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Writing

Academic Writing Templates and Checklists

Checklist: Steps of the Writing Process

Have I completed all these steps for my assignment? X. means a step is part of the iterative process of researching, reading, and refining your topic; you will likely cycle through these (x) steps several times.

___ 1. Read and understood the assignment instructions

___ x. Conducted any necessary research

___ x. Read my source texts and took notes (see template below)

___ x. Narrowed my topic

___ 5. Reorganized my research notes around ideas

___ 6. Brainstormed my tentative thesis and tentative organization plan

___ 7. Created an outline that organizes my original ideas + my supporting evidence

___ 8. Wrote a draft

___ 9. Revised my draft by improving my thesis, organization, main ideas, evidence, etc.

___ 10. Proofread my draft to fix typos, spelling errors, etc. and to ensure all formatting is correct

Template: CRAAP Tool for Evaluating Sources

Use this template to help you select appropriate sources.

What’s the source?

Currency

How new is the source?

Relevance

Is this type of source appropriate for my assignment?

Is this source on topic for my research?

Authority

Who or what created this source?

Are they trustworthy?

How do I know?

Accuracy

Is this source reliable, truthful, and correct?

How do I know?

Purpose

Why was this source created?

(To inform, to teach, to sell, to entertain, etc.)

 

Template: Taking Research Notes

Fill in this template for each source text you read.

Research Notes

Bibliographic entry

Author or authors’ purpose or argument

Type of study or theoretical framework

Methodology

Key terms

Results/conclusions

My own response to and thoughts on the text

The “Re-s” of Notetaking

Remember the “re-s” as you use your research notes to help you begin writing.

The “Re-s” of Notetaking

RE-read

Reread your notes. Remember that good notes eliminate the need to memorize or reread your source texts.

RE-organize

RE-group

RE-shuffle

  • Put similar information together
  • Group notes by idea instead of by source
  • Shuffle your notes with purpose to make connections across texts
  • Start to build your own ideas

RE-view

RE-search

RE-cycle

  • Have you answered your research question? Do you have enough evidence to defend your thesis?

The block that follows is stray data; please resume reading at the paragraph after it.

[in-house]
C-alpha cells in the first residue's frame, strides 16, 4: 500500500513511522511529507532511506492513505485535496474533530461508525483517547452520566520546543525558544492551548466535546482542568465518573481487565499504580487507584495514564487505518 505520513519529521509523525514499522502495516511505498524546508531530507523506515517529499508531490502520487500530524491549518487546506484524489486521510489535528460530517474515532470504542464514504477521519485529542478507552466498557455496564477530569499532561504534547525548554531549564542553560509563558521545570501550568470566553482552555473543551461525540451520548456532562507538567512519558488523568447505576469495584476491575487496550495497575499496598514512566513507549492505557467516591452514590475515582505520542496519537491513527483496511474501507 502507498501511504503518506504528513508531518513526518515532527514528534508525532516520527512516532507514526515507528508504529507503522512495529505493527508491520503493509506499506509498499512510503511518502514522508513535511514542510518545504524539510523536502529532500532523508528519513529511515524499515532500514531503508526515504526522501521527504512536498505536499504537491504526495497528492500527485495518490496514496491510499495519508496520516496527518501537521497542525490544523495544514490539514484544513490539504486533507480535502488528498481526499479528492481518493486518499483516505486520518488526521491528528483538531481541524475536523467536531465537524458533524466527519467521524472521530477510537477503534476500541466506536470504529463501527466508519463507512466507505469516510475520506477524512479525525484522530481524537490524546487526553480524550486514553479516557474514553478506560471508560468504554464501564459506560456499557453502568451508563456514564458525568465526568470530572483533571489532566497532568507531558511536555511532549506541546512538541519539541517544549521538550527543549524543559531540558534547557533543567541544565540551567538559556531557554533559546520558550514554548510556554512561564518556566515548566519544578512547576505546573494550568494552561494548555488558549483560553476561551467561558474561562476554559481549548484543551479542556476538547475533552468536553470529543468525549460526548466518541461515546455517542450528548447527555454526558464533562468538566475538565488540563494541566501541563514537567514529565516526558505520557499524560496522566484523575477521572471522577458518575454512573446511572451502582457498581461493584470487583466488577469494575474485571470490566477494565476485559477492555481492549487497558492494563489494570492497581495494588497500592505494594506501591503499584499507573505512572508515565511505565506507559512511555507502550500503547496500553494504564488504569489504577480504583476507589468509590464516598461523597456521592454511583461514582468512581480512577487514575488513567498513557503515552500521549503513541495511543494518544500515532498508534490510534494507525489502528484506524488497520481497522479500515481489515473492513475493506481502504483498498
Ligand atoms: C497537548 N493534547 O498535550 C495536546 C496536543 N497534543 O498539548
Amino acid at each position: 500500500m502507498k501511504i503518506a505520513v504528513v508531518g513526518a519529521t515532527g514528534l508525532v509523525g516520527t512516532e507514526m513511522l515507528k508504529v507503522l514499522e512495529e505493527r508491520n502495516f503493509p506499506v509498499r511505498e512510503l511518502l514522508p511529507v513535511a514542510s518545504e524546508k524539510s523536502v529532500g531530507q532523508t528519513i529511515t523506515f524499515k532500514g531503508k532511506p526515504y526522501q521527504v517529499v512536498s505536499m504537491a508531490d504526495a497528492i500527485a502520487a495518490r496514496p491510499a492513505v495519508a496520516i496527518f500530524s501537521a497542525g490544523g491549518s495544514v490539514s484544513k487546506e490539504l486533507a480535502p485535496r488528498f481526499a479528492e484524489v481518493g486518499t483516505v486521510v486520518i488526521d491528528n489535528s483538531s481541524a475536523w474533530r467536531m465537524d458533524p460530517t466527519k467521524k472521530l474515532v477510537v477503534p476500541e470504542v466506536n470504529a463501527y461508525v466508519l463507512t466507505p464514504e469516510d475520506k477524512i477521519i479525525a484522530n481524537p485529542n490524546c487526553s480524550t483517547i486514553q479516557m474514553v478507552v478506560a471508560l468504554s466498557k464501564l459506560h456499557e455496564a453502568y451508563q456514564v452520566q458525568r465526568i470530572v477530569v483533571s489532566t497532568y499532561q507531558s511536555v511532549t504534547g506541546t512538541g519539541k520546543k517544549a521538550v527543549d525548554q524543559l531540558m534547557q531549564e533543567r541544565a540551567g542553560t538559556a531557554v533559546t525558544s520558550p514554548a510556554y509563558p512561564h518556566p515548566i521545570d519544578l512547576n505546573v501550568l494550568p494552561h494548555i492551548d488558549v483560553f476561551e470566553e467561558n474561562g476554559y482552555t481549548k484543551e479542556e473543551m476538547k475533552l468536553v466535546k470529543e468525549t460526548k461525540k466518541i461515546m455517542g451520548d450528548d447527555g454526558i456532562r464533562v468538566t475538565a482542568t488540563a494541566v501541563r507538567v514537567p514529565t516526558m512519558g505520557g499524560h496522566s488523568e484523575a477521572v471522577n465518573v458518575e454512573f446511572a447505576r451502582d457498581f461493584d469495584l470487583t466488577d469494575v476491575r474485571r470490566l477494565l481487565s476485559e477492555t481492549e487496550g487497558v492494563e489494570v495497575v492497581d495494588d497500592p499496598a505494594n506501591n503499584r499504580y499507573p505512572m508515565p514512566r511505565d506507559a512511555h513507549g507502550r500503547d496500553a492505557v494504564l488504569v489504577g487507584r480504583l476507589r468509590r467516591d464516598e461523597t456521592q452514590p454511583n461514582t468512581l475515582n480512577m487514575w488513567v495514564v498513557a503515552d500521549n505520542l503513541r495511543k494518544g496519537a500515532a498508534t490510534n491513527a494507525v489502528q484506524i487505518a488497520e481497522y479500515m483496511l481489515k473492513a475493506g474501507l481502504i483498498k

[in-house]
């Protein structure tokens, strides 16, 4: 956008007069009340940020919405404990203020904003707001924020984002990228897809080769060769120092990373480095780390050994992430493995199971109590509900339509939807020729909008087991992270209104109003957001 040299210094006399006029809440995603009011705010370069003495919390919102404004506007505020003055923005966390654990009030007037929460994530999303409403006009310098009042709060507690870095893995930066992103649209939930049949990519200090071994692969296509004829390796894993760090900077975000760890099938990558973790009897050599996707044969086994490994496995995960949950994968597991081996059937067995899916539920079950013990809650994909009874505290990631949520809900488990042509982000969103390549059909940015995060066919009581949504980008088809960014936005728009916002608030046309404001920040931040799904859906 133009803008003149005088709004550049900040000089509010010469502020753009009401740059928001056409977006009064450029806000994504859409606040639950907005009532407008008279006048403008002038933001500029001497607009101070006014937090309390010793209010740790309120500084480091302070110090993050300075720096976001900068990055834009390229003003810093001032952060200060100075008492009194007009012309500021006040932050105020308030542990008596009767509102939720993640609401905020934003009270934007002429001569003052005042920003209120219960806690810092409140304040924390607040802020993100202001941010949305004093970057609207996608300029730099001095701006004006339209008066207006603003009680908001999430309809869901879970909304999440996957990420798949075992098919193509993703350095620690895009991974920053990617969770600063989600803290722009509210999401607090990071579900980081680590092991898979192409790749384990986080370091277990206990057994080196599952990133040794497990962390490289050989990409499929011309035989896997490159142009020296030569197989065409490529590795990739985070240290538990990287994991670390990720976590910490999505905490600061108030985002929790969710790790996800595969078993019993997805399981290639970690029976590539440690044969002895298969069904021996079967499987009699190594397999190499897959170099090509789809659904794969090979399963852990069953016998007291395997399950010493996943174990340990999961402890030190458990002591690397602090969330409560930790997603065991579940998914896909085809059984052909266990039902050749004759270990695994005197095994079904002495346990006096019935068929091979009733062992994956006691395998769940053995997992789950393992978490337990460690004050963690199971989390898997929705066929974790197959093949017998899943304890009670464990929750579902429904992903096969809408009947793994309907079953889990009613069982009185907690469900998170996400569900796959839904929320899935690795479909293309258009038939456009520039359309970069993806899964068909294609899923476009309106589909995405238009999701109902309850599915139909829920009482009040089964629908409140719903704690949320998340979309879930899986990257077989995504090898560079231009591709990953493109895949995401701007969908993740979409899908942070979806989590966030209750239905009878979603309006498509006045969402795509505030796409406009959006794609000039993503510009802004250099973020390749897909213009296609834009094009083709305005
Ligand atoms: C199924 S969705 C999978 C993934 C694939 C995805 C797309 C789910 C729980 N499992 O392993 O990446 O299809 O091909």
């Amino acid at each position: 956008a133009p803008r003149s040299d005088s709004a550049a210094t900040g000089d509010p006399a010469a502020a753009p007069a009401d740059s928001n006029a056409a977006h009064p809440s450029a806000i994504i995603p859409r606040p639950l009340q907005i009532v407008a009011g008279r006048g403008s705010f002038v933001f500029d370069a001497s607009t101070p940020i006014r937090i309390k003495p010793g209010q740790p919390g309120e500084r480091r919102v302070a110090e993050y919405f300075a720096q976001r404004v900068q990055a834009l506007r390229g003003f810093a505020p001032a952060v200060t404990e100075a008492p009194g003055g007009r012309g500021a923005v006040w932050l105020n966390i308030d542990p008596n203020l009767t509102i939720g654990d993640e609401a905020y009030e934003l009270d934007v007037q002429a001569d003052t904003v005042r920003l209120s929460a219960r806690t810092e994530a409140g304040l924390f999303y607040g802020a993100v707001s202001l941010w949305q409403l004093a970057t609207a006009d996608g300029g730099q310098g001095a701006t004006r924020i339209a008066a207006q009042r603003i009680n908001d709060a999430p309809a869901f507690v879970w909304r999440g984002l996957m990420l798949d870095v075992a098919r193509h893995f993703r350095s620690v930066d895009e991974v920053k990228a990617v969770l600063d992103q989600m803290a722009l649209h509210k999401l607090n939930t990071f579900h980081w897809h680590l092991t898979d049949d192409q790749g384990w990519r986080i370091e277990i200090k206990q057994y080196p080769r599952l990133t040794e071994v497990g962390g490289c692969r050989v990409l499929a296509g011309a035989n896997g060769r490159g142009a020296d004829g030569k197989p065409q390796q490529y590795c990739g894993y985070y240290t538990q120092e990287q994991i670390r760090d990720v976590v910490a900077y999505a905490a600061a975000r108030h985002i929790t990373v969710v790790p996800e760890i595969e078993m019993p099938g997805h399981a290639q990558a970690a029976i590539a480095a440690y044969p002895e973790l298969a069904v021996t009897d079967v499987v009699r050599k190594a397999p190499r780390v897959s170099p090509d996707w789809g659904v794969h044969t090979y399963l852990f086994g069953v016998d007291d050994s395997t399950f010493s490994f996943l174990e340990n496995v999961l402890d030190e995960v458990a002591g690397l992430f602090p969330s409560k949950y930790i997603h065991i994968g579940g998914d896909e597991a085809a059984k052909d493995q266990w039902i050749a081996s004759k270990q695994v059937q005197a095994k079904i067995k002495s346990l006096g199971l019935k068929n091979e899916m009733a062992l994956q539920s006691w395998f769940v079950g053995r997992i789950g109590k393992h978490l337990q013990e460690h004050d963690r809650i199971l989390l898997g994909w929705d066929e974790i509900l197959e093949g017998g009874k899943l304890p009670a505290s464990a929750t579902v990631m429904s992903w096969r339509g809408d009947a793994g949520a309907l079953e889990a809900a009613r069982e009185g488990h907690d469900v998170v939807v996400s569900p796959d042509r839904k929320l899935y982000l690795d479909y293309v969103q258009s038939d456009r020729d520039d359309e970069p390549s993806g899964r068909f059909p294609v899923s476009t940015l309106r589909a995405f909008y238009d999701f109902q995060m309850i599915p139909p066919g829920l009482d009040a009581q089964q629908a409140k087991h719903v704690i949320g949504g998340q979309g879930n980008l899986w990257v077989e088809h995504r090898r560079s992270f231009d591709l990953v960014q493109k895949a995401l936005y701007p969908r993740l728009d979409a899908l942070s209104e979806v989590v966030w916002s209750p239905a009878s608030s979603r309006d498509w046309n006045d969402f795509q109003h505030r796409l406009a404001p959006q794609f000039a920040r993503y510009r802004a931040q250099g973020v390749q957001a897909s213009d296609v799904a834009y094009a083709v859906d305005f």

• If not, do more research
  • Don’t be afraid to recycle notes from sources that don’t help you answer your research question

 

Elements of an Effective Thesis Statement

Thesis Statements Are…

Concise

  • Short
  • Usually 1-2 sentences

Clear

  • Make your point directly so your reader understands what you mean
  • Avoid wordy, overly complex language
  • Not vague or abstract

Specific

  • Narrow and focused
  • Concrete ideas

Arguable

  • Another scholar could reasonably disagree
  • Debatable; there are opposing positions, differing opinions, or different approaches

Checklist: Thesis Statements

Is my thesis statement…

___ Concise?

___ Clear?

___ Specific?

___ Arguable?

Checklist: Body Paragraphs

Does each of my body paragraphs have…

___ A single main idea that helps support my thesis?

___ A topic sentence in my own words?

___ Evidence from my sources that supports the main idea of my paragraph?

___ Proper citations for all quotations, paraphrases, and summaries?

___ Analysis of the evidence and discussion of how it relates to my main points, all in my own words?

___ A concluding sentence in my own words?

___ A transition to the next paragraph?

Helpful Resources

SSC Academic Skills Website: https://studentsuccess.mcmaster.ca/academic-skills/

SSC Online Learning: https://studentsuccess.mcmaster.ca/academic-skills/online-learning/

McMaster Library: https://library.mcmaster.ca/

McMaster Library Research Consultations: https://library.mcmaster.ca/services/research-consultations

SSC Academic Skills LibGuides (writing and skills tip sheets): https://libguides.mcmaster.ca/?b=s

Purdue OWL (citation): https://owl.purdue.edu/owl/purdue_owl.html

 

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